Creating Dog-Friendly Landscapes: Preparation
Sharing your backyard with dogs doesn’t mean living with grass and dirt forever. You can join in on the spring planting frenzy by creating gorgeous dog-friendly landscapes. In this series, we’ll teach you how to prepare the landscape area with dogs in mind, choose dog-friendly plants and keep your plants safe from dog paws.
Designing the Landscape
Depending on your needs, take plenty of time to design your ideal backyard. Take into account the amount of sun exposure it will receive, which will determine which plants work best in certain areas. Most dog-friendly backyards have large grassy areas with plants, shrubs and trees located along fence lines. Carefully placing plants in low traffic areas is key to keeping plants safe from dogs.
Even better, raised gardens or flowerbeds provides needed height to ensure young puppies and dogs can’t reach your plants. Take a moment to draw out your ideal design on paper, and then outline planted areas with spray paint or sand in your yard. This will provide you a great visual before digging up the area.
Doggie Digging Pit
Dog-friendly landscapes should provide ample fun for your dog too. If your dog enjoys digging, choose an area to create a digging pit for your dog. Provide a small wading pool of sand with buried treats; this will keep most dogs busy for a while.
To ensure this area is attractive, place a short attractive fence or plants to hide the wading pool, or simply dig a hole large enough for the wading pool to sit flush with the soil. Place your dog’s digging pit in a shaded area to keep sand cool during warm months. To prevent cats from using your dog’s digging pit as a toilet, consider adding a plastic cover over it.
Preparing the Area
Preparing the area is the physically difficult part of landscaping as it requires plenty of heavy lifting and labor. Once planted locations are selected, it’s time to prepare the area before planting.
If you plan to grow plants or produce in raised beds, this is the time to build beds and place them in desired areas. Most raised beds are made of cedar, which prevents rot and chemical exposure. To prevent weeds, place several layers of old newspaper or cardboard on the ground before adding soil into raised beds. There are many benefits of raised flowering beds, including the prevention of certain insects from crawling into them and dogs from trampling over or digging up tender plants.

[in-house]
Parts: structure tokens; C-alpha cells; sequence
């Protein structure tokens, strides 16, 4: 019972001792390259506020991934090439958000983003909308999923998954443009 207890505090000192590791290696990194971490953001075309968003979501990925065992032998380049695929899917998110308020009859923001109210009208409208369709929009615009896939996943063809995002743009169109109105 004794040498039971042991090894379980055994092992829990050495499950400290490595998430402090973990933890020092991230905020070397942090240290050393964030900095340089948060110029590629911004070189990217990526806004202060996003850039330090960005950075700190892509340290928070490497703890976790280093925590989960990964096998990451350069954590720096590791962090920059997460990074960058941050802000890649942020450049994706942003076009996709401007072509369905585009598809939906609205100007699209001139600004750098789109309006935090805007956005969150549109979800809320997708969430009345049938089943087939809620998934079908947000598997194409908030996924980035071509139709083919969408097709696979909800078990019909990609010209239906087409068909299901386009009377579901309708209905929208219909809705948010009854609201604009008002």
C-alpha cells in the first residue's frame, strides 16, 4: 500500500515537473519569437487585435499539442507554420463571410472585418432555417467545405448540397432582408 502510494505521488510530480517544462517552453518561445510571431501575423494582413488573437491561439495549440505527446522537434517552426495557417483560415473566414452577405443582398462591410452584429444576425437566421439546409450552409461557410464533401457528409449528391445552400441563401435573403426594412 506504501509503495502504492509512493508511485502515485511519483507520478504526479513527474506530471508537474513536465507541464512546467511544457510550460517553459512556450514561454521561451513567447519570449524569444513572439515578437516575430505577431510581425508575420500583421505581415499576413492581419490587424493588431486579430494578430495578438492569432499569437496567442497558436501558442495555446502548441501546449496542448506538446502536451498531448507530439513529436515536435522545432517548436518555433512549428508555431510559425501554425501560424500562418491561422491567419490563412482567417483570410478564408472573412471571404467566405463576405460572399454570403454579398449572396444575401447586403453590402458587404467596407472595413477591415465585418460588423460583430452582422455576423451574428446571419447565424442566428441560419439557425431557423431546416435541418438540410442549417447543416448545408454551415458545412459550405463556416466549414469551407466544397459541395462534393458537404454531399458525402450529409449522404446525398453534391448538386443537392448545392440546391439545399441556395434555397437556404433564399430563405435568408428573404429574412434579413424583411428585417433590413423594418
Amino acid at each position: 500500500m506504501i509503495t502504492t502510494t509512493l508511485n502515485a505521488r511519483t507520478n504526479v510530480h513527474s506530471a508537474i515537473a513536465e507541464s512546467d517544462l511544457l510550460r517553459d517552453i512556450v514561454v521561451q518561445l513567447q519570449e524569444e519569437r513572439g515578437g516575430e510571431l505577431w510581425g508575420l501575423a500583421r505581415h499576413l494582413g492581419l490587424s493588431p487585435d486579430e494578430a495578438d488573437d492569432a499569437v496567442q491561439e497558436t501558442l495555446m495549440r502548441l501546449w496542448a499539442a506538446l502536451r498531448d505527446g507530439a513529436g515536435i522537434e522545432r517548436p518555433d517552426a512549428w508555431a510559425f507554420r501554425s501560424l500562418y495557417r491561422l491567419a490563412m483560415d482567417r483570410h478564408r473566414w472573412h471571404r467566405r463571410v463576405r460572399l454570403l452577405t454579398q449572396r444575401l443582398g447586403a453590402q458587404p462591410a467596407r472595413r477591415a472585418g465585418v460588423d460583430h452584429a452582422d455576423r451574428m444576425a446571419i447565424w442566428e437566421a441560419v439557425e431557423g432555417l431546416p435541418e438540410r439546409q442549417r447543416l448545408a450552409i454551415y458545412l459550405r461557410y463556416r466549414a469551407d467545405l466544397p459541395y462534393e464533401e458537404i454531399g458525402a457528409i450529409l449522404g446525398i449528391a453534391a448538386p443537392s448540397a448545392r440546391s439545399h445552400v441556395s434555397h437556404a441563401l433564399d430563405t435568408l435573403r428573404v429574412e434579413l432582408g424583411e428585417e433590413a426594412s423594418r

Soil, Compose, or Sand
Many dog owners choose to plant directly into the ground. Depending on your soil, you may need to add compose or sand. Bring in a sample of soil to your local plant nursery and consult the experts there for best results. When available, consider purchasing organic products.
For dog-friendly landscapes, there are several choices when choosing mulch. Stay away from cocoa bean mulch because it contains the toxin theobromine, which is found in chocolate and is poisonous to dogs when ingested. Mulch, which has red or brown dye, can permanently discolor a dog’s fur and paw pads.
Gravel or small rocks are attractive, however, dogs have been known to chew and ingest rocks, causing obstructions. Organic cedar mulch is an excellent choice. It’s free of chemicals and it will repel insects; plus, it smells nice. Before applying mulch, add several layers of cardboard and newspaper to prevent weeds from consuming your planted area.
Once all the hard work is complete, it’s time to choose and add plants!